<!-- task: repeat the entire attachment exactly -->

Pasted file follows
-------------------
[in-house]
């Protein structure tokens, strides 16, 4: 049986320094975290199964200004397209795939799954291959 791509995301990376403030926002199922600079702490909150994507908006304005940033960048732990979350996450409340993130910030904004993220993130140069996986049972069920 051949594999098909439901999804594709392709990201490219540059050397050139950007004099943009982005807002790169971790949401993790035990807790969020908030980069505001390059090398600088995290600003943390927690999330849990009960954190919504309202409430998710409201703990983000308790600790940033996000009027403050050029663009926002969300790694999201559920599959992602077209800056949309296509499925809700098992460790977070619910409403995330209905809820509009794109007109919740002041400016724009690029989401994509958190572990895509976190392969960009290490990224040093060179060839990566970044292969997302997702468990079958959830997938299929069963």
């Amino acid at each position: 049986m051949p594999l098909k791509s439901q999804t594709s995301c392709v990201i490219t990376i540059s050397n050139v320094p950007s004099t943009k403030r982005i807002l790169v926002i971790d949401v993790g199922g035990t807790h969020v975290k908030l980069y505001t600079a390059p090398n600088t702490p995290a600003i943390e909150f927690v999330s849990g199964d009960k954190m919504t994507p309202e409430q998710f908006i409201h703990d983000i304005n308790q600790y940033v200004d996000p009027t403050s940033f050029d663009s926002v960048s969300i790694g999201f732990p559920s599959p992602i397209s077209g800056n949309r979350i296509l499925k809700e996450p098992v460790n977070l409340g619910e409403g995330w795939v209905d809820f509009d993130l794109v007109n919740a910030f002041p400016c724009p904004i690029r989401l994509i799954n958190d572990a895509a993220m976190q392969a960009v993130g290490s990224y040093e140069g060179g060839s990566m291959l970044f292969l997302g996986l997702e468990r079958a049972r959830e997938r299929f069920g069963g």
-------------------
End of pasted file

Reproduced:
[in-house]
């Protein structure tokens, strides 16, 4: 049986320094975290199964200004397209795939799954291959 791509995301990376403030926002199922600079702490909150994507908006304005940033960048732990979350996450409340993130910030904004993220993130140069996986049972069920 051949594999098909439901999804594709392709990201490219540059050397050139950007004099943009982005807002790169971790949401993790035990807790969020908030980069505001390059090398600088995290600003943390927690999330849990009960954190919504309202409430998710409201703990983000308790600790940033996000009027403050050029663009926002969300790694999201559920599959992602077209800056949309296509499925809700098992460790977070619910409403995330209905809820509009794109007109919740002041400016724009690029989401994509958190572990895509976190392969960009290490990224040093060179060839990566970044292969997302997702468990079958959830997938299929069963």
């Amino acid at each position: 049986m051949p594999l098909k791509s439901q999804t594709s995301c392709v990201i490219t990376i540059s050397n050139v320094p950007s004099t943009k403030r982005i807002l790169v926002i971790d949401v993790g199922g035990t807790h969020v975290k908030l980069y505001t600079a390059p090398n600088t702490p995290a600003i943390e909150f927690v999330s849990g199964d009960k954190m919504t994507p309202e409430q998710f908006i409201h703990d983000i304005n308790q600790y940033v200004d996000p009027t403050s940033f050029d663009s926002v960048s969300i790694g999201f732990p559920s599959p992602i397209s077209g800056n949309r979350i296509l499925k809700e996450p098992v460790n977070l409340g619910e409403g995330w795939v209905d809820f509009d993130l794109v007109n919740a910030f002041p400016c724009p904004i690029r989401l994509i799954n958190d572990a895509a993220m976190q392969a960009v993130g290490s990224y040093e140069g060179g060839s990566m291959l970044f292969l997302g996986l997702e468990r079958a049972r959830e997938r299929f069920g069963g």